The waste treatment mechanisms used in Muthurajawela and Karadiyana are two very different technologies. The Karadiyana plant is a Bio-waste to Bio-energy plant. There is also a thermal incineration plant for combustible waste as a segregated stream. Karadiyana mainly treats the waste using Anaerobic Digestion. Anaerobic Digestion is on the top of the waste management pyramid. This, according to Prof. Ajith de Alwis, is the most feasible waste management system right now. The high level of moisture in the waste in these plants is not really a matter of concern in this system. In fact, it is rather welcome! It produces bio gas and does not require further air purification from an air pollution aspect. If biogas is purified then one can upgrade it to SNG (Synthetic Natural Gas which has a high value). In that sense the Karadiyana Waste-to-Energy Plant is much more practical, cost effective and eco-friendly. Unlike hazardous effluents from a thermal incineration plant, a biogas plant would deliver, in addition to electricity, solid and liquid soil amendments. Instead of additional expenditure, these are revenue earners.



The Karadiyana waste to energy project recommenced in 2019 following some set backs – Excerpt of an article published in the Daily Mirror on 3 June 2019


Is the Karadiyana Waste-to-Energy Plant the best option?

Although the Karadiyana plant is a much better alternative to the Muthurajawela one, it is difficult to completely agree with its entire operating model. The first phase of waste management in Karadiyana is the most feasible technology that can be used in waste management. However, in the business model of the waste management plant, the viability comes mainly from selling electricity to the Ceylon Electricity Board. For this, the plant has to produce electricity as much as possible by burning plastic. Therefore, even at Karadiyana there is an incineration plant. The higher the plastics burnt, the higher the electricity. Moreover, this final process goes against the National Policy of 3R (Reduce, Reuse and Recycle). It must be indicated that as the Karadiyana incineration plant uses segregated combustible waste, that would not face the moisture issue and the electricity generation is optimal. However, that particular plant too will face the air pollution control issue and associated costs. With recycling and better resource conservation the overall plant has the ability to run in decoupled mode and that is an advantage.


What are the flaws in the current Waste Management system in the country?

  1. Giving prominence to short term solutions: We are very reactive and even in a reactive phase we are still looking at short-term solutions.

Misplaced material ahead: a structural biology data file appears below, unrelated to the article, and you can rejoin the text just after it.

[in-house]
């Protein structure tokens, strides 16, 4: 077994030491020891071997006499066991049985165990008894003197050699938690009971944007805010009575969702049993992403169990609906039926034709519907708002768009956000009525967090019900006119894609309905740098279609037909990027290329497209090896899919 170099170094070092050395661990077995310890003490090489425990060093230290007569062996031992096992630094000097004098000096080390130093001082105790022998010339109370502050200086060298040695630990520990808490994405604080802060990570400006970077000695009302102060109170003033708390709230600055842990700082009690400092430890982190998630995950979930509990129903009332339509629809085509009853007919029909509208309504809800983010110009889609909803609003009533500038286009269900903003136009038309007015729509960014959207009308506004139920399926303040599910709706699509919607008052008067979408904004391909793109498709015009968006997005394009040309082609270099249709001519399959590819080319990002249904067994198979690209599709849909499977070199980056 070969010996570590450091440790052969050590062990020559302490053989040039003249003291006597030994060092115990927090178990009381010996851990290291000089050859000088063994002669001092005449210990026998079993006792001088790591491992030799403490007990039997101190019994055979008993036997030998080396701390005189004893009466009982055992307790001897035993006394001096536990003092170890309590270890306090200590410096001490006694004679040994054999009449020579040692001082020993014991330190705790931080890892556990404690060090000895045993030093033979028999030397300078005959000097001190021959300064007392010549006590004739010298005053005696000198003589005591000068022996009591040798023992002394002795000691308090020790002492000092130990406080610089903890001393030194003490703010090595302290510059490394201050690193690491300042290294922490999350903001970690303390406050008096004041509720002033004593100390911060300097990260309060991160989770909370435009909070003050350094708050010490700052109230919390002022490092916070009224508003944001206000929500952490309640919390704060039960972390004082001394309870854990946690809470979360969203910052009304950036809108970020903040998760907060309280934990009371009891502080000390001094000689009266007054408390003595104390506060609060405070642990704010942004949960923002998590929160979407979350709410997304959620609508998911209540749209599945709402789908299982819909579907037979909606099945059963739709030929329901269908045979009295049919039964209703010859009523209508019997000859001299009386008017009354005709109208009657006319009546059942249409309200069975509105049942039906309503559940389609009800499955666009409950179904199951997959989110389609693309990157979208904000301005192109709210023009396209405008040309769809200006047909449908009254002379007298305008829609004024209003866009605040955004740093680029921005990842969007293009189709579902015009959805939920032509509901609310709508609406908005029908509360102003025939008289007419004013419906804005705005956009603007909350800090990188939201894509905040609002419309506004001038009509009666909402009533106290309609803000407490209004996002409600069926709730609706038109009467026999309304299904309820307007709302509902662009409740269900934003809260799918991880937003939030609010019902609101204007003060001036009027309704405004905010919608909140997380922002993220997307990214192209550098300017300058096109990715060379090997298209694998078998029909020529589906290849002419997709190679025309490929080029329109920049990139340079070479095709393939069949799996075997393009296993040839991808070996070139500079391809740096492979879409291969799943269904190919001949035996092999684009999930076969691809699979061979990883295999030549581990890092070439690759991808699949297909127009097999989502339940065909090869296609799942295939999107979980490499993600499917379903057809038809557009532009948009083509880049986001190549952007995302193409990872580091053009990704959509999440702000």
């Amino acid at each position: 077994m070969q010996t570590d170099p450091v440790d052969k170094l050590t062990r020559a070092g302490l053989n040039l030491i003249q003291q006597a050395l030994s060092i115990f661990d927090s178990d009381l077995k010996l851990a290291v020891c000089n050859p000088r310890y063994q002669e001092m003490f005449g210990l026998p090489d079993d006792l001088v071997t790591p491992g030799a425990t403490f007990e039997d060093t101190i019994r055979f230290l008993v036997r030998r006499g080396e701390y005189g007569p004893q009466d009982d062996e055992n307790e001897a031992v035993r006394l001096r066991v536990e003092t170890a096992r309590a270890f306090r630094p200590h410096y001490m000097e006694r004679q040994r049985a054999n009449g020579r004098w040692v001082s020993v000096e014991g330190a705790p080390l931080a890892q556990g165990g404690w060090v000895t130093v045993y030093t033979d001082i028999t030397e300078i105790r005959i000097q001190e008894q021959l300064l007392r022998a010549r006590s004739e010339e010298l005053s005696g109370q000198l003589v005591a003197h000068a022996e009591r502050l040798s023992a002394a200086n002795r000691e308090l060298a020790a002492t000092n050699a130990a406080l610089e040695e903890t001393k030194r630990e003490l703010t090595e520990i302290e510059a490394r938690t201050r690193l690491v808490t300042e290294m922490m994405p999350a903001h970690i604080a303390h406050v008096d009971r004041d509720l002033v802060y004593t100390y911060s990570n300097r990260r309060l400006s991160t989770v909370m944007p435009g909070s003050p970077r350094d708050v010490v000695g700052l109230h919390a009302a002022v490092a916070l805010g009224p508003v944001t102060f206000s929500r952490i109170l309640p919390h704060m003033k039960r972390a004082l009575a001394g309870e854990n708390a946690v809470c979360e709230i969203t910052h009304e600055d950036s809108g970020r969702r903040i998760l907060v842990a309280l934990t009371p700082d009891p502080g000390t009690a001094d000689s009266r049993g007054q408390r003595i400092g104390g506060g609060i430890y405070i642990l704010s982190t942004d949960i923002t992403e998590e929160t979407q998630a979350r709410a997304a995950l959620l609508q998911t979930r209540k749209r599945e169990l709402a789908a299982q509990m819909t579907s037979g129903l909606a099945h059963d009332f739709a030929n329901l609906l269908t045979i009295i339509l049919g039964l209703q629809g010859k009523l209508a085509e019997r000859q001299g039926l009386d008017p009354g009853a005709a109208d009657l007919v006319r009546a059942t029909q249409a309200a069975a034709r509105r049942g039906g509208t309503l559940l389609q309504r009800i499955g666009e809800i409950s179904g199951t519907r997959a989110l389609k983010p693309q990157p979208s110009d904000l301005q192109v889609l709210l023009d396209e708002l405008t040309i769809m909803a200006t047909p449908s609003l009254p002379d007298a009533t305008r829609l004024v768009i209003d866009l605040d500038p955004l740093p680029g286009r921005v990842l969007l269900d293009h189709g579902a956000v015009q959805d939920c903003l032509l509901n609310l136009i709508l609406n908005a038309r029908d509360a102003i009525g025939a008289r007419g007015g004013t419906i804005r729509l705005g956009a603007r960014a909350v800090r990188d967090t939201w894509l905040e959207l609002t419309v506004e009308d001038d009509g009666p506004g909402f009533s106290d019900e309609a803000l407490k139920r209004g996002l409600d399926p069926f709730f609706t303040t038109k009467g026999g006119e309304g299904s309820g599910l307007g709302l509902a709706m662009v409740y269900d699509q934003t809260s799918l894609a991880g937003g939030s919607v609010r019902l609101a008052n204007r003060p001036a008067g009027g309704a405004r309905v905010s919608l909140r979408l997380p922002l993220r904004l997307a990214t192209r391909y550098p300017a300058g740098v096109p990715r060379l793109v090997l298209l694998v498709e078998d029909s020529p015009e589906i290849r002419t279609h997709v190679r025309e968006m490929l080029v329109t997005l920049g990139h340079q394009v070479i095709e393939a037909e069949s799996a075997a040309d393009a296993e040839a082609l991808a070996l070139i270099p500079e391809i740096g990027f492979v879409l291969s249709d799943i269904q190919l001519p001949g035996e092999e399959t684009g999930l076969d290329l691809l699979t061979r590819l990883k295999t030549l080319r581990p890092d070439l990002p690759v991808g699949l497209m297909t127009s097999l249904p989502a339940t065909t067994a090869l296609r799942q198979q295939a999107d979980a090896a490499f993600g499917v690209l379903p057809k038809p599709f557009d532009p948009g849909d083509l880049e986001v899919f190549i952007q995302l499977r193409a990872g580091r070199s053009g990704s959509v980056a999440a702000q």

2. Political issues and major inefficiencies in decision making. After many years discussing this issue we have shown our weakness in not valuing knowledge.

  3. Misinterpretation of goals: The ultimate goal should not be to keep the city clean, but to properly dispose the waste produced in the urban areas and benefit from the process as well.

  4. Lack of investment in the Environmental Management Industry: Waste Management is an industry. Sri Lankans expect someone else to build up this industry by investing in it.

  5. Lack of priority: Waste Management is not prioritised in city planning in Sri Lanka. Finding space is fraught with extreme difficulty.

  6. Cost of technology: Even a simple solution to a waste stream like moving away from CFL bulbs to LED bulbs for instance, is quite costly. Again, we tend to settle on low level inefficient technologies and then blame their poor performance. A good example of this is in composting.

  7. Lack of focus on attitudinal change: One of the major problems in the system is that the ministries and local councils focus on solving the current problems in their own way without pushing to change the attitudes of people to prevent future issues from arising. Again, all awareness has led to nowhere. This has been a topic which so many have been trained on, exposed to and discussed.  The net outcome except in few places is difficult to accept. Professionals however, have been hampered by bad politics and that must be acknowledged.

How can Waste Management in Sri Lanka be improved?

  1. Polluter-Pays Principle: this is the practice that says that the producers of waste that create pollution should bear the costs of managing it to prevent damage to human health or the environment.

  2. Extended Producer Responsibility: the producer will be responsible for the subsequent packaging waste and will have to take back the packaging waste for the production process.

  3. Circular Economic principles to be adopted. Waste is not looked at with the intention to dispose but to push back to processes.   Giving value to all resources and waste also is considered a resource.   The technologies to be selected and used become those which extract value rather than neutralise some for disposal.

  4. Zero-Produce Waste Management Plan: This does not mean that people do not produce waste, but rather it means that the waste that is produced does not remain as waste. Within the zero-produce waste management plan we must look at what is recyclable, what is reusable, what is reducible, and must push for quantitative data and see how much waste is generated by a person within a given region. In the urban areas it is said that 1.1kg or 0.74kg of waste per person is produced but when we move away from the urban areas to rural areas it reduces to 0.4 kg per person. We need to look at whether we can get the urban averages down to 0.5kg per person as well.

  5. Blue Green Economy: Environment-friendly approaches, replacement (plastics being replaced by biodegradables), bio gas systems, compost systems, recycling infrastructures need to be put in place. Once this is done, all possible waste streams (e.g. e-waste) need to be identified and solutions for each adopted.

  6. A Recyclers’ Industrial Estate: The proposal to create an Industrial Estate specifically allocated for recyclers.

  7. More private sector initiatives: glass companies, paper companies engaging in waste management (e.g. National Recyclers’ Association)

  8. Civic Responsibility: Everyone in society has to be responsible for the waste they generate.